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Super Green Thumb
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Joined: Sun Feb 15, 2009 6:04 pm
Location: TN/GA 7b

TZ -OH6 wrote:No, overwatering would not do that.

Glad to see we do agree on some things! :)


It very evident that many of the organic gardeners frequenting this forum hate carbaryl with a passion and like to take any and all opportunities, real or imagined to bash it, traditional pesticides and fertilizers, and anyone that uses them, but in this case I just don't see a reasonable link between everyday traditional garden practices and the problem seen in the picture.

If you are talking about me, I do keep working on educating people about what it is they are spraying on their yards. I don't think most people are aware of the hazards and environmental effects. They use this stuff just because it is accepted practice, without thinking it through. I think people should have the information to make informed choices, just as doctors are required to give patients information to all "informed consent." I don't believe I have ever "bashed" or in any way demeaned, derided, disparaged, or any other of all those d words, anyone for using Sevin or for any choices they make. I'm very clear that my role here is as educator, not judge!

I have said many times, we all have to sort all this out for ourselves and figure out what makes sense in our own circumstances and none of us are perfectly "green." I have said that I still occasionally use Roundup on my property for the poison ivy and I use Miracle Grow potting soil for starting seeds. So I know I am not a "perfectly organic" gardener. It's the compromise that works for me so far. We all have to find that. It just helps to have information on which to base those choices.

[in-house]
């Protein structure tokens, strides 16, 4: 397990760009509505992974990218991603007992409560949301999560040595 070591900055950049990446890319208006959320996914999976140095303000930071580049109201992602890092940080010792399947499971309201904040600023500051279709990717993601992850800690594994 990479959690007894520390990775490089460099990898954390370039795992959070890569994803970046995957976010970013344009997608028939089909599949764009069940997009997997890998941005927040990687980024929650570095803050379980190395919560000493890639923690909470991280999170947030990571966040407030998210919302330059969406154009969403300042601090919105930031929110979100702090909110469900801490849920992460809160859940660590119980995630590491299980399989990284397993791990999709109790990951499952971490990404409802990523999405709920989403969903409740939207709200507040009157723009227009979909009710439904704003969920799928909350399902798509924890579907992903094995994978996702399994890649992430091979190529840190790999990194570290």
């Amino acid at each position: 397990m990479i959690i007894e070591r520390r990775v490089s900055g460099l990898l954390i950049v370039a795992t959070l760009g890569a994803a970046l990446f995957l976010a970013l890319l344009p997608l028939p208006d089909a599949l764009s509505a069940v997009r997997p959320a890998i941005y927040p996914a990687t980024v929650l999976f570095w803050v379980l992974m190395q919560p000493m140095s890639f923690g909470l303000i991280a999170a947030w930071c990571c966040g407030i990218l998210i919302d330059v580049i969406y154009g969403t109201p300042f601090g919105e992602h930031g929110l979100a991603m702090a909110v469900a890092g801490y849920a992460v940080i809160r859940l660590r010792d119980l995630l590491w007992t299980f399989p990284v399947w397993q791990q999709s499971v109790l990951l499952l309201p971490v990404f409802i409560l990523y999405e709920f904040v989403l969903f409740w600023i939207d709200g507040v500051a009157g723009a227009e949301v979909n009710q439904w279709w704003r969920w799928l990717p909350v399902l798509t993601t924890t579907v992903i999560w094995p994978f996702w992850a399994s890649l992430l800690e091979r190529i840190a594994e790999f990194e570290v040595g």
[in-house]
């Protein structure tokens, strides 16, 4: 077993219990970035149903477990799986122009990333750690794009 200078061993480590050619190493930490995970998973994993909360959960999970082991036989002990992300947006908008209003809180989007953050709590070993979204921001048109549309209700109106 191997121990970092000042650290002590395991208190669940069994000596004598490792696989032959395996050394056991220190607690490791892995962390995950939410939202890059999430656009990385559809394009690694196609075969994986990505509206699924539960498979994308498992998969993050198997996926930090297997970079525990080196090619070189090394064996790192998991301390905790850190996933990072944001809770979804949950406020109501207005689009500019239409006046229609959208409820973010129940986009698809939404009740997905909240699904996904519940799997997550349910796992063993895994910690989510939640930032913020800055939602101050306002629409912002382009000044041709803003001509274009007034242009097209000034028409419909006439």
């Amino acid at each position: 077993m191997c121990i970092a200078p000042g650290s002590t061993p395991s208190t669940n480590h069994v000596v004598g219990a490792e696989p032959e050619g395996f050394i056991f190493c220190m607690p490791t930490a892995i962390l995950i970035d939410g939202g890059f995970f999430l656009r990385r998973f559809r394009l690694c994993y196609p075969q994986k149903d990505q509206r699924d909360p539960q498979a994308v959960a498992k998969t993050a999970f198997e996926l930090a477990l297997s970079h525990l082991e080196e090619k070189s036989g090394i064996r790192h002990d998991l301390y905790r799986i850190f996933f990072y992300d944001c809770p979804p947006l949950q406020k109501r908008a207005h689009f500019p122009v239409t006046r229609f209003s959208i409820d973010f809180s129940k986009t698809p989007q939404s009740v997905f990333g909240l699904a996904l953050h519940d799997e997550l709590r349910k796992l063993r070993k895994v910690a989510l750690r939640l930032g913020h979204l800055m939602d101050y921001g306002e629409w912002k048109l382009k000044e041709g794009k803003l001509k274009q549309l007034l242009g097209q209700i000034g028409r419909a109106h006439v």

Joleen Gardener
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Posts: 1
Joined: Mon Jun 28, 2010 10:18 pm
Location: Northern Calif

I have the same problem

I've been researching the very same problem with my tomato branches, and found your pictures. Mine look EXACTLY the same! Just the top few branches. The bottom looks fine and the fruit that set looks great. The gnarling and thickening at the leaf vein is the weirdest thing I've ever seen. I live in Northern California, where it has been quite wet until the last 3 weeks. About the time the rain stopped for good, I noticed curling and gnarling on newer top branches. Watering schedule is twice a day for 7 minutes each time. It gets 95-110 in this arid area, so watering is essential. I've not used any pesticides, nor do I have a service that does. The only thing I used was (over a month ago) for aphids and white flies...a diluted natural oil spray made for those pests. But I used it on the whole plant, not just the tops, and all the bottom parts were not affected... only the newer growth. I've been gardening tomatos for many years, alternating planters every year. If you find out what it is, maybe through this forum or at a nursery let me know. It's baffling to me. :?

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